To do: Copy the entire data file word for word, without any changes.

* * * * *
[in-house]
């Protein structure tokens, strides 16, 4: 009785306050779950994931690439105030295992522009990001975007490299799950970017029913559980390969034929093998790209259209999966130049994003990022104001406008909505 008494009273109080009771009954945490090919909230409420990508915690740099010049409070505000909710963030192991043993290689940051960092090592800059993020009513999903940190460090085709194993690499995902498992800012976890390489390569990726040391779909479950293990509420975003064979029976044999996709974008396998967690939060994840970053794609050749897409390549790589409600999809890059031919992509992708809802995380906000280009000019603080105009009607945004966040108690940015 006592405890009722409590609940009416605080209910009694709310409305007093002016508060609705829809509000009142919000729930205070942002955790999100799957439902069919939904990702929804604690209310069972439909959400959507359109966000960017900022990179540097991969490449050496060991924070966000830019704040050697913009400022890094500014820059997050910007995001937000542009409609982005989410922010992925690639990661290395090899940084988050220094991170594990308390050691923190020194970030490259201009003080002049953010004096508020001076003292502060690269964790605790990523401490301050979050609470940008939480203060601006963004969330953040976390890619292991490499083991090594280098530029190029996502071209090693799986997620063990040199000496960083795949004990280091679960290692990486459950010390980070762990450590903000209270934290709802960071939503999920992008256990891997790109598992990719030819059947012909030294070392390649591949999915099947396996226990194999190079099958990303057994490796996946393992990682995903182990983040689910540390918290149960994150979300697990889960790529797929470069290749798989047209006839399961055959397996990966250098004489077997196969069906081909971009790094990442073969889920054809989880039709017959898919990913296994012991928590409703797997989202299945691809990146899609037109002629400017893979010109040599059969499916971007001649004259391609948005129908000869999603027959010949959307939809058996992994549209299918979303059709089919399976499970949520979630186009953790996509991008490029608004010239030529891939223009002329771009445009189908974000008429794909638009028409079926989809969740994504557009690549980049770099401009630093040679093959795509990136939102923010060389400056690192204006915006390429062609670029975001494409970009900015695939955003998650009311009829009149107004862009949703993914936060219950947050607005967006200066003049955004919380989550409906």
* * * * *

[in-house]
């Protein structure tokens, strides 16, 4: 009785306050779950994931690439105030295992522009990001975007490299799950970017029913559980390969034929093998790209259209999966130049994003990022104001406008909505 008494009273109080009771009954945490090919909230409420990508915690740099010049409070505000909710963030192991043993290689940051960092090592800059993020009513999903940190460090085709194993690499995902498992800012976890390489390569990726040391779909479950293990509420975003064979029976044999996709974008396998967690939060994840970053794609050749897409390549790589409600999809890059031919992509992708809802995380906000280009000019603080105009009607945004966040108690940015 006592405890009722409590609940009416605080209910009694709310409305007093002016508060609705829809509000009142919000729930205070942002955790999100799957439902069919939904990702929804604690209310069972439909959400959507359109966000960017900022990179540097991969490449050496060991924070966000830019704040050697913009400022890094500014820059997050910007995001937000542009409609982005989410922010992925690639990661290395090899940084988050220094991170594990308390050691923190020194970030490259201009003080002049953010004096508020001076003292502060690269964790605790990523401490301050979050609470940008939480203060601006963004969330953040976390890619292991490499083991090594280098530029190029996502071209090693799986997620063990040199000496960083795949004990280091679960290692990486459950010390980070762990450590903000209270934290709802960071939503999920992008256990891997790109598992990719030819059947012909030294070392390649591949999915099947396996226990194999190079099958990303057994490796996946393992990682995903182990983040689910540390918290149960994150979300697990889960790529797929470069290749798989047209006839399961055959397996990966250098004489077997196969069906081909971009790094990442073969889920054809989880039709017959898919990913296994012991928590409703797997989202299945691809990146899609037109002629400017893979010109040599059969499916971007001649004259391609948005129908000869999603027959010949959307939809058996992994549209299918979303059709089919399976499970949520979630186009953790996509991008490029608004010239030529891939223009002329771009445009189908974000008429794909638009028409079926989809969740994504557009690549980049770099401009630093040679093959795509990136939102923010060389400056690192204006915006390429062609670029975001494409970009900015695939955003998650009311009829009149107004862009949703993914936060219950947050607005967006200066003049955004919380989550409906």